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When Amanda Lalley ’07 arrived in Solwezi, Zambia, as a Peace Corps volunteer almost three years ago, she learned KiKaonde, a language spoken only in the northwest region of the country.

“KiKaonde is a minority language, even in Zambia,” says Lalley. “It is spoken in about three districts. I would estimate that fewer than 300,000 people speak it.” She explained that she received some pre-service intensive language training, but that she didn’t really learn it until living with the people. “You learn the language as you go.”

Lalley, a technical assistant for education, is living in Lusaka, the capital. She works with Camfed (Campaign for Female Education) Zambia on a project to support community schools that is funded by the European Commission.

Amanda Lalley '07 in Zambia at teacher training workshop

Amanda Lalley '07 (center) at training for teacher mentors in Lusaka, Zambia.

“Community schools are those that are not supported fully by the government,” she explains. “They were started as a community initiative. We provide training to teachers, administrators, and parent-teacher committees. There is also provision for providing teaching and learning materials and strengthening district education structures to support these schools.”

Camfed provides educational support for girls from grade one through a higher level, such as technical school, training college, or a university. Once the girls complete school, they become members of the Camfed Association where they learn skills such as entrepreneurship and financial management.

Zambia is a rural country with a landscape that is mainly high plateau with some hills and river valleys. Most places, outside of district or provincial capitals, do not have electricity or running water, explains Lalley. In Lusaka, Lalley takes the bus and walks to her office each day.

“You see many people cycling and walking all over town,” she says. “There are a number of people selling vegetables, peanuts, bananas, cassava, and other produce on the side of the road. I suppose it’s more of a small-town atmosphere, but after living in a village for two years, it seems like an urban setting to me.”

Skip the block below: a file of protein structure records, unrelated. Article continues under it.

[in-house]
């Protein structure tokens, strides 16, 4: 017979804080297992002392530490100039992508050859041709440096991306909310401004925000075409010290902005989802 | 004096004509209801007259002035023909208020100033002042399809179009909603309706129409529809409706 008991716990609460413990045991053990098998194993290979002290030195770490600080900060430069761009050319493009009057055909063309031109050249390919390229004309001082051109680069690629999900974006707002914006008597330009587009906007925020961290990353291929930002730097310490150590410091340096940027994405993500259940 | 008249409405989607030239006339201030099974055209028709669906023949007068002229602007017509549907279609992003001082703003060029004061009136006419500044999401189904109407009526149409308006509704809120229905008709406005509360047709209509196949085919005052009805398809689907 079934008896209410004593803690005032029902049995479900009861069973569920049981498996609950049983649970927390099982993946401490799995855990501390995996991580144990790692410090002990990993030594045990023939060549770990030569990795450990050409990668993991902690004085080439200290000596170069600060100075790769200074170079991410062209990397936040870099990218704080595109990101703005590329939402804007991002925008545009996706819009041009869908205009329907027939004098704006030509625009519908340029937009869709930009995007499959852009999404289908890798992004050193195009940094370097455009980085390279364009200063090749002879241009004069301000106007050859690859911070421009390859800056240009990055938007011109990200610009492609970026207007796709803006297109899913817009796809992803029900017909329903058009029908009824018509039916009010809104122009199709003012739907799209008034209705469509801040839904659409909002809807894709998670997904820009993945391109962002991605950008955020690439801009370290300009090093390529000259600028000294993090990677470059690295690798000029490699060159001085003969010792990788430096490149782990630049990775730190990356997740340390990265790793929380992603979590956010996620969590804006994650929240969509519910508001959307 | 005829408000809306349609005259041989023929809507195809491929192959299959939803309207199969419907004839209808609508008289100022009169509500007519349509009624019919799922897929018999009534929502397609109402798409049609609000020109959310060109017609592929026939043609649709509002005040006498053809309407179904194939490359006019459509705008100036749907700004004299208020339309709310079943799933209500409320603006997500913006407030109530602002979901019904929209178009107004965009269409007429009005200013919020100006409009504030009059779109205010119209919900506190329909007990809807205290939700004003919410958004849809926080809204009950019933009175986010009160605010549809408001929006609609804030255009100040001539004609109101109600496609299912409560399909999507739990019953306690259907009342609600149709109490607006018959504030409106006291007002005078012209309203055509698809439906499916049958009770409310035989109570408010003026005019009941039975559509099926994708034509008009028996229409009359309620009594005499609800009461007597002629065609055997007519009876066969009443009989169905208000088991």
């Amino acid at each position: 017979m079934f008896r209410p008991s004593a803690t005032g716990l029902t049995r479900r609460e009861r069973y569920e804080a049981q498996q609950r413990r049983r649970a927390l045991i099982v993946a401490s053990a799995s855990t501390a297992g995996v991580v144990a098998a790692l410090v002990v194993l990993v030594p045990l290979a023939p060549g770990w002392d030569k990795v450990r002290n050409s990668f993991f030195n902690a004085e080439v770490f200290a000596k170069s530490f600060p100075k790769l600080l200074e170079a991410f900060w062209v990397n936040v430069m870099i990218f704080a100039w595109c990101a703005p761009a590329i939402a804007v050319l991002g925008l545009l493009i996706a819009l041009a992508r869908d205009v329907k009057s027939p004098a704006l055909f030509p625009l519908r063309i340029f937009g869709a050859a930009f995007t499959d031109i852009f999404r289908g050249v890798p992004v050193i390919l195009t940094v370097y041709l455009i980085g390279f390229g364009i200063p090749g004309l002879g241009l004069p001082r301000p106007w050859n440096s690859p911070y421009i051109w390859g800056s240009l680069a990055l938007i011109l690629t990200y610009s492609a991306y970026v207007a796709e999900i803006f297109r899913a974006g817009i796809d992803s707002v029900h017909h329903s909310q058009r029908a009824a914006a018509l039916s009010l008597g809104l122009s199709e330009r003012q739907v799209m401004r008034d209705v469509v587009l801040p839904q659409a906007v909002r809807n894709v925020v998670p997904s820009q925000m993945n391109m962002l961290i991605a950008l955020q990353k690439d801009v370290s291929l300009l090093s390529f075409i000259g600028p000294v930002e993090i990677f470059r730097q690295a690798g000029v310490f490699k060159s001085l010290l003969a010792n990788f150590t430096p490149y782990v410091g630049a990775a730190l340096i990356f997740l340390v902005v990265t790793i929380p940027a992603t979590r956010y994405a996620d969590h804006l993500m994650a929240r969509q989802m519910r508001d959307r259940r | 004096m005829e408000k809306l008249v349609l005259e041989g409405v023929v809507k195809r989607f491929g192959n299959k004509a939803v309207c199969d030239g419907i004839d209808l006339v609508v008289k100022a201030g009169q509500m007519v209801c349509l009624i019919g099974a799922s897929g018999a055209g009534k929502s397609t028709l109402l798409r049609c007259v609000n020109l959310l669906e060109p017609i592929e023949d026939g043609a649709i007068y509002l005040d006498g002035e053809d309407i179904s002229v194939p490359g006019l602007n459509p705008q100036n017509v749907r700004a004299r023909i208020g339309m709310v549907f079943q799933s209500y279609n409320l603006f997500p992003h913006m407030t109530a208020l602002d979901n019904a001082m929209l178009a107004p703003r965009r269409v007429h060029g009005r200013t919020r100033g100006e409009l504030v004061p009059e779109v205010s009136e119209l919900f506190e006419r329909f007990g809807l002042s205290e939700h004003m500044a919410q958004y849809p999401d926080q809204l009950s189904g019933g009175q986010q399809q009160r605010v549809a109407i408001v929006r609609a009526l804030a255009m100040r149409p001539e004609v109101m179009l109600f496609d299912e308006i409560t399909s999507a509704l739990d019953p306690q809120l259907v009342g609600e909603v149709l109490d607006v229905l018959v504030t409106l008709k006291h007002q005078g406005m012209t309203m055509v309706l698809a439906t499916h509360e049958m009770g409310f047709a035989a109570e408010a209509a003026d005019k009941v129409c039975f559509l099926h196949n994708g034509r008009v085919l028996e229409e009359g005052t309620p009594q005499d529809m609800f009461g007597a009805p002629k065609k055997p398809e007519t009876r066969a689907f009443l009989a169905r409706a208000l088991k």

From April 2008 to April 2010, Lalley lived in Solwezi. She worked at the basic school level (grades 1-7) helping implement Ministry of Education programs and leading school-level, teacher-training programs. She interacted with teachers and officers at the local, district, and provincial levels. “I also worked with an agricultural group in the community and did HIV/AIDS work with the school nearest to my home,” she adds.

Lalley received an A.B. with a double major in international affairs and Africana studies. As a member of the track and field and cross country teams, she won the James F. Bryant ’40 Excellence Award in 2006 and was president of the Student-Athlete Advisory Committee and academic chair of Delta Delta Delta sorority.

She first became interested in Africa at age 13 when she made a trip with her family to Botswana, Zimbabwe, and Zambia to visit her sister, who was working for a safari company in Botswana. “Ever since, I have been obsessed with the region and desired to learn as much as I could about its cultures, politics, and wildlife.” In summer 2005, she studied at the University of KwaZulu Natal in South Africa.

Before joining the Peace Corps, Lalley worked for about three months with the Boys and Girls Club in Syracuse, N.Y., near her hometown.

Amanda Lalley distributes books to students outside Lusaka, Zambia.

Amanda Lalley ’07 and others in her group distributed new books to students at a rural community school near Lusaka, Zambia.

Lalley’s group recently distributed books to community schools in the rural areas.

“Seeing the faces of joy reminded me why I am sitting in this office,” says Lalley. “When you are living in town, it’s easy to forget what it’s like in the village, even if you lived there for two years.”

Categorized in: Africana Studies, Alumni, Alumni Profiles, Alumni Success Stories, Diversity, News and Features
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